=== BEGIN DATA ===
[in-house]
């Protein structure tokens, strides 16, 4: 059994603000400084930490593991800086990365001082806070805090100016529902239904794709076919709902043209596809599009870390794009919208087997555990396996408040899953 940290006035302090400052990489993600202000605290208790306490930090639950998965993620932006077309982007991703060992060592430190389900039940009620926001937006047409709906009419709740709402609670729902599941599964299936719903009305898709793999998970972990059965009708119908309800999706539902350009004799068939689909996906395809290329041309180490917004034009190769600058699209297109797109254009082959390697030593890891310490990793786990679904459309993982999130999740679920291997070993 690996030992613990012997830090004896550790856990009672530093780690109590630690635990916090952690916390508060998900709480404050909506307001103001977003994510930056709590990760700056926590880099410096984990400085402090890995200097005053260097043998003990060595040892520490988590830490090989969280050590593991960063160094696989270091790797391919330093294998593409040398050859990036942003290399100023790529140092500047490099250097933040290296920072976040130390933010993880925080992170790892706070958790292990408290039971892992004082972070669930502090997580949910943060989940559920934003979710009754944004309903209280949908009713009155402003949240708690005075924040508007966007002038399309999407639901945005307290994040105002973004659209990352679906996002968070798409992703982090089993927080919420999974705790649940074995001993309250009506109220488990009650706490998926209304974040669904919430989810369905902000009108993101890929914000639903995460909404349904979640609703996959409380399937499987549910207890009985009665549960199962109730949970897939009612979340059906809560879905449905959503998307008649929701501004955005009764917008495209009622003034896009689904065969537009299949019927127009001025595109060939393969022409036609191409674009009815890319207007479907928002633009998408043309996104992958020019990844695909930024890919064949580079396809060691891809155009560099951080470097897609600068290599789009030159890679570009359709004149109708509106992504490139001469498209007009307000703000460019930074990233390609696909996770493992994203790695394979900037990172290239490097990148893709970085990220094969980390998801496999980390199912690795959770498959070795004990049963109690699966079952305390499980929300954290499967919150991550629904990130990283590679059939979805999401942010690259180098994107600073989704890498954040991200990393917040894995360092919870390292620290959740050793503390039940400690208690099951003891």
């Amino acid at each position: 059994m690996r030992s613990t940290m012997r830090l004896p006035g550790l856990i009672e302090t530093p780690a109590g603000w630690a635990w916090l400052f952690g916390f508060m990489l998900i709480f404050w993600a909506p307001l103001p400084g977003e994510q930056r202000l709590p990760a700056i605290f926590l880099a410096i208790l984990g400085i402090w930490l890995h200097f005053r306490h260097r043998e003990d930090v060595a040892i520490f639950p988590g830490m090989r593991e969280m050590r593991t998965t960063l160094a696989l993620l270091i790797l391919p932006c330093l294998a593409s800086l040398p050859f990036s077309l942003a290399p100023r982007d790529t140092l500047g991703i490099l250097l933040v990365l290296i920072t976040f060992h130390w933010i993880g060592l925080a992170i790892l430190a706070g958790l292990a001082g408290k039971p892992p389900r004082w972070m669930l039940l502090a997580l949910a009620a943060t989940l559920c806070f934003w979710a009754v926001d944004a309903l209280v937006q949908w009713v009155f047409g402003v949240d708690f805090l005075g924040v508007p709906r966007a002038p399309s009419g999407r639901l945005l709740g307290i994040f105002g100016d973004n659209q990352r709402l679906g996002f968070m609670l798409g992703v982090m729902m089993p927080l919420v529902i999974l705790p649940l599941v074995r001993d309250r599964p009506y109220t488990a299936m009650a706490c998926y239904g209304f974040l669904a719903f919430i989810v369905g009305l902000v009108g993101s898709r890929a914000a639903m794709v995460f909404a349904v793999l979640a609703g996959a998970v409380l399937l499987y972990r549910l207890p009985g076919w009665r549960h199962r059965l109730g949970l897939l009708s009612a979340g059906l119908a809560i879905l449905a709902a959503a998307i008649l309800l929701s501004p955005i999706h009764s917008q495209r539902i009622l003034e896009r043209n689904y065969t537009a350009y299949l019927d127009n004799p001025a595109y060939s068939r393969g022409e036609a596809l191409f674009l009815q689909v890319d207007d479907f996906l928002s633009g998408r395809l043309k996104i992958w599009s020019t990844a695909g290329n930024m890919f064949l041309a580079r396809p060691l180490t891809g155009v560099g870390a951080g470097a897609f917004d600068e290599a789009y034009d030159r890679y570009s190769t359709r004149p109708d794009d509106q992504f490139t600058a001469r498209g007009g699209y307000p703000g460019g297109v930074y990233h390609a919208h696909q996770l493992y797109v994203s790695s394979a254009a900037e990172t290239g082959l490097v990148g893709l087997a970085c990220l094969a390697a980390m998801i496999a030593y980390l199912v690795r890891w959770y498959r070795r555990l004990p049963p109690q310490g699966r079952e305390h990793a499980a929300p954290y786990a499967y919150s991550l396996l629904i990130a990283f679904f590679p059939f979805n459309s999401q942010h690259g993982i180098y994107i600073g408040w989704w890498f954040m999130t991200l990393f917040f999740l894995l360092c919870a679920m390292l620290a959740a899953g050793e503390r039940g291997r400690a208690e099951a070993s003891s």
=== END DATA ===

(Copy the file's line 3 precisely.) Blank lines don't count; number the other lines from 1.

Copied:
């Amino acid at each position: 059994m690996r030992s613990t940290m012997r830090l004896p006035g550790l856990i009672e302090t530093p780690a109590g603000w630690a635990w916090l400052f952690g916390f508060m990489l998900i709480f404050w993600a909506p307001l103001p400084g977003e994510q930056r202000l709590p990760a700056i605290f926590l880099a410096i208790l984990g400085i402090w930490l890995h200097f005053r306490h260097r043998e003990d930090v060595a040892i520490f639950p988590g830490m090989r593991e969280m050590r593991t998965t960063l160094a696989l993620l270091i790797l391919p932006c330093l294998a593409s800086l040398p050859f990036s077309l942003a290399p100023r982007d790529t140092l500047g991703i490099l250097l933040v990365l290296i920072t976040f060992h130390w933010i993880g060592l925080a992170i790892l430190a706070g958790l292990a001082g408290k039971p892992p389900r004082w972070m669930l039940l502090a997580l949910a009620a943060t989940l559920c806070f934003w979710a009754v926001d944004a309903l209280v937006q949908w009713v009155f047409g402003v949240d708690f805090l005075g924040v508007p709906r966007a002038p399309s009419g999407r639901l945005l709740g307290i994040f105002g100016d973004n659209q990352r709402l679906g996002f968070m609670l798409g992703v982090m729902m089993p927080l919420v529902i999974l705790p649940l599941v074995r001993d309250r599964p009506y109220t488990a299936m009650a706490c998926y239904g209304f974040l669904a719903f919430i989810v369905g009305l902000v009108g993101s898709r890929a914000a639903m794709v995460f909404a349904v793999l979640a609703g996959a998970v409380l399937l499987y972990r549910l207890p009985g076919w009665r549960h199962r059965l109730g949970l897939l009708s009612a979340g059906l119908a809560i879905l449905a709902a959503a998307i008649l309800l929701s501004p955005i999706h009764s917008q495209r539902i009622l003034e896009r043209n689904y065969t537009a350009y299949l019927d127009n004799p001025a595109y060939s068939r393969g022409e036609a596809l191409f674009l009815q689909v890319d207007d479907f996906l928002s633009g998408r395809l043309k996104i992958w599009s020019t990844a695909g290329n930024m890919f064949l041309a580079r396809p060691l180490t891809g155009v560099g870390a951080g470097a897609f917004d600068e290599a789009y034009d030159r890679y570009s190769t359709r004149p109708d794009d509106q992504f490139t600058a001469r498209g007009g699209y307000p703000g460019g297109v930074y990233h390609a919208h696909q996770l493992y797109v994203s790695s394979a254009a900037e990172t290239g082959l490097v990148g893709l087997a970085c990220l094969a390697a980390m998801i496999a030593y980390l199912v690795r890891w959770y498959r070795r555990l004990p049963p109690q310490g699966r079952e305390h990793a499980a929300p954290y786990a499967y919150s991550l396996l629904i990130a990283f679904f590679p059939f979805n459309s999401q942010h690259g993982i180098y994107i600073g408040w989704w890498f954040m999130t991200l990393f917040f999740l894995l360092c919870a679920m390292l620290a959740a899953g050793e503390r039940g291997r400690a208690e099951a070993s003891s």